This month I felt like I was getting back to my old ways as far as the number of books I read went. I used to average two books a week, but haven’t managed that for years. This month I read seven books which, whilst not quite two a week, was the best I’ve done in a while.
My tally for the month went up mainly because of my discovery last month of Marsali Taylor’s ‘Cass’ books. I read the first in the series last month, had another couple of paperbacks in the series with me in Shetland and quickly downloaded the rest on my Kindle. I then spent the first few weeks of the month ploughing through them.
Of course, being on holiday the entire month in Shetland and Orkney also gave me plenty of time for reading.
Read on to find out more about what I read in August.
The Trowie Mound Murders by Marsali Taylor
This is the second in the series of detective novels starring the sailing-mad Shetlander Cass Lynch and the kilt-wearing Scottish Inspector Gavin Macrae.
Cass becomes concerned when a visiting sailing couple disappear and starts to investigate. She finds herself getting mixed up with international art thieves and at the same time learning more about the truth behind local mythology connected to a neolithic tomb – the ‘trowie mound’ of the title (a trowie or trow is a short, ugly, mischievous creature in Shetlandic mythology, similar to the trolls in Scandinavian folklore). She also acquires a cat.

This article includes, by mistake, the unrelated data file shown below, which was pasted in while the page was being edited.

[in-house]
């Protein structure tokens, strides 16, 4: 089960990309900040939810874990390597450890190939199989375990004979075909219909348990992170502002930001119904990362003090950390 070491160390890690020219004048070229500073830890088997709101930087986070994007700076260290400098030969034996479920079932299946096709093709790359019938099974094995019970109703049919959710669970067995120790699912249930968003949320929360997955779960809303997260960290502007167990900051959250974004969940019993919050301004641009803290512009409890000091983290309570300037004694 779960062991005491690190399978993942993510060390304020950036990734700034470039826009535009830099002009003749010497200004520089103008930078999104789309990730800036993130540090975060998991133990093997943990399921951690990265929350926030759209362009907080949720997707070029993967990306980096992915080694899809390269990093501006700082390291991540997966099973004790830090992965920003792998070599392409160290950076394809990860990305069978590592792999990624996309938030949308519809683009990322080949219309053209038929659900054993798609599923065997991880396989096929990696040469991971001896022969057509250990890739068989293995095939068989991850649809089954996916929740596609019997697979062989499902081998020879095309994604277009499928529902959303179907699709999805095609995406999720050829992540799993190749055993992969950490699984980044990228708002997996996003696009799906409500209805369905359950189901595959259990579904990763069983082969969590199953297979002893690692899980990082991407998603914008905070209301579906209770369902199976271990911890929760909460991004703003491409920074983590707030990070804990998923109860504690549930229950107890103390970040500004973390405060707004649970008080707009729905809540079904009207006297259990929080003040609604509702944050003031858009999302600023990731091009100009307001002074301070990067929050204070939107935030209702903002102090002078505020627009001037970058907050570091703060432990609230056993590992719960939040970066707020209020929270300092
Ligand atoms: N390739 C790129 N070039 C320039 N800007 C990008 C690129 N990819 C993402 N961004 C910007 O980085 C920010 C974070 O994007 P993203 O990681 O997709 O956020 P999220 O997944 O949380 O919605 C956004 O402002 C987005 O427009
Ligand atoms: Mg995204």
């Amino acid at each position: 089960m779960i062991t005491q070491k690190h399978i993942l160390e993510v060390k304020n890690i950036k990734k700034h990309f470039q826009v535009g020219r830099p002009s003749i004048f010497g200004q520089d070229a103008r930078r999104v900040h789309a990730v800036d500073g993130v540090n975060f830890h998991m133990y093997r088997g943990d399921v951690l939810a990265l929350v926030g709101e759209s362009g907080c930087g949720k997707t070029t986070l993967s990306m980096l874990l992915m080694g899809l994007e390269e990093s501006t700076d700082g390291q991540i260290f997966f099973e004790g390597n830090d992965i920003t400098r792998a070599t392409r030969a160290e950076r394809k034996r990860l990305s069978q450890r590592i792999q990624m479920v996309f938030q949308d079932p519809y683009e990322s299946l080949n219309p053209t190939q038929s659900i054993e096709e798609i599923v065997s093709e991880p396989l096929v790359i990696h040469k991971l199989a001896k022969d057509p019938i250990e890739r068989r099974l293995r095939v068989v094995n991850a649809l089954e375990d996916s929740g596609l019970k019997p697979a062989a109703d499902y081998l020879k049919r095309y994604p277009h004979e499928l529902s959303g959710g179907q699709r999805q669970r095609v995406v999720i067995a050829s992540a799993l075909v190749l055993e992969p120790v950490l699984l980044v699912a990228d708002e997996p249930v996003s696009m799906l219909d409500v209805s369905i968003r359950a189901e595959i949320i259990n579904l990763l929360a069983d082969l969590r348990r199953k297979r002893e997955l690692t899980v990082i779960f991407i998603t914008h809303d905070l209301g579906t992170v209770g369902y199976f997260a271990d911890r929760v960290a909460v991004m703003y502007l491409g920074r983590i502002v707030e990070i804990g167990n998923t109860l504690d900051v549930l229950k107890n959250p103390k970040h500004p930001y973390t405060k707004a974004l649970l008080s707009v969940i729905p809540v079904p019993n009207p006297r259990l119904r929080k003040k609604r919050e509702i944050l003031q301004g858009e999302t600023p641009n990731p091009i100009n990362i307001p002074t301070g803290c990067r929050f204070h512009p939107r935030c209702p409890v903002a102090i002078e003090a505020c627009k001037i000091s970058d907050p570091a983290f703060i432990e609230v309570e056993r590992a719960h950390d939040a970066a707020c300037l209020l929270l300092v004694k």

A Handful of Ash by Marsali Taylor
This is the third book in the series. Sailor Cass Lynch has moved to Scalloway to attend the Marine College, though she still lives aboard her boat. One night she finds the body of the daughter of the couple she works for lying in a doorway with her hand smeared with ash.
Of course she investigates and becomes embroiled with a local coven of witches (or are they just bored teenagers with wannabe witch syndrome?).
One of the things I like about this series of books is that I learn more about Shetland with each one. For instance, I knew nothing about the witches of Shetland’s past until I read this book. Part of the story refers to the exhibition on witches in the Scalloway Museum and as I was in Shetland, I was able to go along and see it for myself.
The Body in the Bracken by Marsali Taylor
In the fourth book in the series, sailor Cass Lynch is persuaded to spend Christmas with detective Gavin Macrae at his mother’s house by an isolated loch in Scotland. Of course they find a dead body. Once back in Shetland Cass hears of a local man who has disappeared. Could the body be his?
Local folklore is brought into the story in the form of a njuggle which is a mysterious horse-like creature that lives underwater and surfaces to drown any passersby.
Ghosts of the Vikings by Marsali Taylor
This is currently the last book in the series, however there is a sixth in the works. I know this because just before I left Shetland I did my last day ritual of going round my favourite shops in Lerwick and stocking up on things I won’t be able to get until my next visit (Crofter’s shower gel from the Shetland Soap Company, the world’s best cheesecake from the Peerie Cafe and books from the Shetland Times Bookshop that can only really be found in Shetland).